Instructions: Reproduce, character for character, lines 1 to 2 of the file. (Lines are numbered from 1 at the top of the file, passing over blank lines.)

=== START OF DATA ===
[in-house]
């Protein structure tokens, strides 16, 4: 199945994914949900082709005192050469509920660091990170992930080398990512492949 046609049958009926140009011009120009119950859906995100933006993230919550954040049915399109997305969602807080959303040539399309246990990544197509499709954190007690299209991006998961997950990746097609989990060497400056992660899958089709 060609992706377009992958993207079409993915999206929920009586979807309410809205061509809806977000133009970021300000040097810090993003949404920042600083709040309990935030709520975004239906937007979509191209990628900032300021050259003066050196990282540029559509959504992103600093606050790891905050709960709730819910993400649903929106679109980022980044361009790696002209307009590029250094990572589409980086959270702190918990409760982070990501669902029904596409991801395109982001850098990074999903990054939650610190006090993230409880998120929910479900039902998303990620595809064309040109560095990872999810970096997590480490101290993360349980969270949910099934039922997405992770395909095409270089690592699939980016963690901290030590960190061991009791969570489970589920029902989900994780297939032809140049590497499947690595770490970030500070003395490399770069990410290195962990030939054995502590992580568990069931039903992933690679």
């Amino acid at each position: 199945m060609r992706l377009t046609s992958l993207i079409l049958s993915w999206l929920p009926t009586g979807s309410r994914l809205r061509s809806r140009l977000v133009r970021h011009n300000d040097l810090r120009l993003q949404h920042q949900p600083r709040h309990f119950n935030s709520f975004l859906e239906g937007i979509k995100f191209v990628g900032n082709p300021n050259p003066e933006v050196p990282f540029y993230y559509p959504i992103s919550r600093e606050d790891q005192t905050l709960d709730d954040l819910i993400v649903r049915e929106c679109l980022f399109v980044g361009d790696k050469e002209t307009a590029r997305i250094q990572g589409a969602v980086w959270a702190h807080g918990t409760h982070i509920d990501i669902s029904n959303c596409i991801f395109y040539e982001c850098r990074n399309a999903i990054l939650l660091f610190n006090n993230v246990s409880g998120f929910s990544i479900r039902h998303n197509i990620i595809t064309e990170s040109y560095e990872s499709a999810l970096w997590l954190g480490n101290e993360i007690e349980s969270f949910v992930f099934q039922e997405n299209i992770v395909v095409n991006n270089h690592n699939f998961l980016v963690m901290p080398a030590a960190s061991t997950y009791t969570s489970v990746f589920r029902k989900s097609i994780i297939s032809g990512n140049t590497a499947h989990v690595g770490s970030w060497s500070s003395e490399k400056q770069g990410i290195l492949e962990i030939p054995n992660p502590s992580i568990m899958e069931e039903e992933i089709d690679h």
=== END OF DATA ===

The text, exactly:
[in-house]
């Protein structure tokens, strides 16, 4: 199945994914949900082709005192050469509920660091990170992930080398990512492949 046609049958009926140009011009120009119950859906995100933006993230919550954040049915399109997305969602807080959303040539399309246990990544197509499709954190007690299209991006998961997950990746097609989990060497400056992660899958089709 060609992706377009992958993207079409993915999206929920009586979807309410809205061509809806977000133009970021300000040097810090993003949404920042600083709040309990935030709520975004239906937007979509191209990628900032300021050259003066050196990282540029559509959504992103600093606050790891905050709960709730819910993400649903929106679109980022980044361009790696002209307009590029250094990572589409980086959270702190918990409760982070990501669902029904596409991801395109982001850098990074999903990054939650610190006090993230409880998120929910479900039902998303990620595809064309040109560095990872999810970096997590480490101290993360349980969270949910099934039922997405992770395909095409270089690592699939980016963690901290030590960190061991009791969570489970589920029902989900994780297939032809140049590497499947690595770490970030500070003395490399770069990410290195962990030939054995502590992580568990069931039903992933690679």